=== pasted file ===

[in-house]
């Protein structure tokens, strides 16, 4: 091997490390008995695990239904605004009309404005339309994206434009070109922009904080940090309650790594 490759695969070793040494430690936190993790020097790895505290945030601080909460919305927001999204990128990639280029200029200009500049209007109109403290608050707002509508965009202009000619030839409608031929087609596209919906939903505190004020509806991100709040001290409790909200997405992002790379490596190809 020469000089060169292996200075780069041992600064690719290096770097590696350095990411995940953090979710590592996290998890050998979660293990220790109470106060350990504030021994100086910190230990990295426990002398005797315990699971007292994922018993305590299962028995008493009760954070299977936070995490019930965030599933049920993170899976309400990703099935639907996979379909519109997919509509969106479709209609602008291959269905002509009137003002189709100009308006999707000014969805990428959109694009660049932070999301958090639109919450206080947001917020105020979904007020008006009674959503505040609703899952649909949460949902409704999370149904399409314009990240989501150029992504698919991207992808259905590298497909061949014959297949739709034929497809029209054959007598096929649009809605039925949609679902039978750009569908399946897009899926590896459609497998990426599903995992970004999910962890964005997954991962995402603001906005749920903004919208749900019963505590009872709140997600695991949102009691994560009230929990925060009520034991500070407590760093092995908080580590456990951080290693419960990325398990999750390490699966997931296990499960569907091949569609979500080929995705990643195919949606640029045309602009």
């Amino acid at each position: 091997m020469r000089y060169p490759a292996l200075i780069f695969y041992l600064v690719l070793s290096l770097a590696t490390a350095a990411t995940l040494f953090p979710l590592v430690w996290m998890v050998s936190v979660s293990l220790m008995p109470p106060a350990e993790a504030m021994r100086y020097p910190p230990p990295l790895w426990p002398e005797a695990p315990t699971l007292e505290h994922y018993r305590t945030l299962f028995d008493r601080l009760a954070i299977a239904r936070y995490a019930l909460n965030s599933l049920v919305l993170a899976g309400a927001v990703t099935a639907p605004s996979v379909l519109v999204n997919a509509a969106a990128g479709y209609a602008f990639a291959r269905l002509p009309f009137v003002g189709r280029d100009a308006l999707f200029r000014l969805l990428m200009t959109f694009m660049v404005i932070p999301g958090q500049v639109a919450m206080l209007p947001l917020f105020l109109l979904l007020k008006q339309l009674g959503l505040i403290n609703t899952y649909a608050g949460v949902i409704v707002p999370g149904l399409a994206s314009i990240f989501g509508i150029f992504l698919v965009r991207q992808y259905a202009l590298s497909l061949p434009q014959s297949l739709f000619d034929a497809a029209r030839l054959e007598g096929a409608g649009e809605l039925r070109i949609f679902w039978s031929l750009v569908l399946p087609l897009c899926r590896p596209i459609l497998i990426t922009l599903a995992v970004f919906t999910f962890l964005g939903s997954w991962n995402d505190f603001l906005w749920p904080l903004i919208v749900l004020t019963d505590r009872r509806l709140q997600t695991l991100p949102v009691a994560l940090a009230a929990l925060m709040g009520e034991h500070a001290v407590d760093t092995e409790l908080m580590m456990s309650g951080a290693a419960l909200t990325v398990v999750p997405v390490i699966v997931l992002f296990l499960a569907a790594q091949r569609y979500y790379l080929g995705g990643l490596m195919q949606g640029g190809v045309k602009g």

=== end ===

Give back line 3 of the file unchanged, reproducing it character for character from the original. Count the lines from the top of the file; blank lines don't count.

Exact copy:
């Amino acid at each position: 091997m020469r000089y060169p490759a292996l200075i780069f695969y041992l600064v690719l070793s290096l770097a590696t490390a350095a990411t995940l040494f953090p979710l590592v430690w996290m998890v050998s936190v979660s293990l220790m008995p109470p106060a350990e993790a504030m021994r100086y020097p910190p230990p990295l790895w426990p002398e005797a695990p315990t699971l007292e505290h994922y018993r305590t945030l299962f028995d008493r601080l009760a954070i299977a239904r936070y995490a019930l909460n965030s599933l049920v919305l993170a899976g309400a927001v990703t099935a639907p605004s996979v379909l519109v999204n997919a509509a969106a990128g479709y209609a602008f990639a291959r269905l002509p009309f009137v003002g189709r280029d100009a308006l999707f200029r000014l969805l990428m200009t959109f694009m660049v404005i932070p999301g958090q500049v639109a919450m206080l209007p947001l917020f105020l109109l979904l007020k008006q339309l009674g959503l505040i403290n609703t899952y649909a608050g949460v949902i409704v707002p999370g149904l399409a994206s314009i990240f989501g509508i150029f992504l698919v965009r991207q992808y259905a202009l590298s497909l061949p434009q014959s297949l739709f000619d034929a497809a029209r030839l054959e007598g096929a409608g649009e809605l039925r070109i949609f679902w039978s031929l750009v569908l399946p087609l897009c899926r590896p596209i459609l497998i990426t922009l599903a995992v970004f919906t999910f962890l964005g939903s997954w991962n995402d505190f603001l906005w749920p904080l903004i919208v749900l004020t019963d505590r009872r509806l709140q997600t695991l991100p949102v009691a994560l940090a009230a929990l925060m709040g009520e034991h500070a001290v407590d760093t092995e409790l908080m580590m456990s309650g951080a290693a419960l909200t990325v398990v999750p997405v390490i699966v997931l992002f296990l499960a569907a790594q091949r569609y979500y790379l080929g995705g990643l490596m195919q949606g640029g190809v045309k602009g």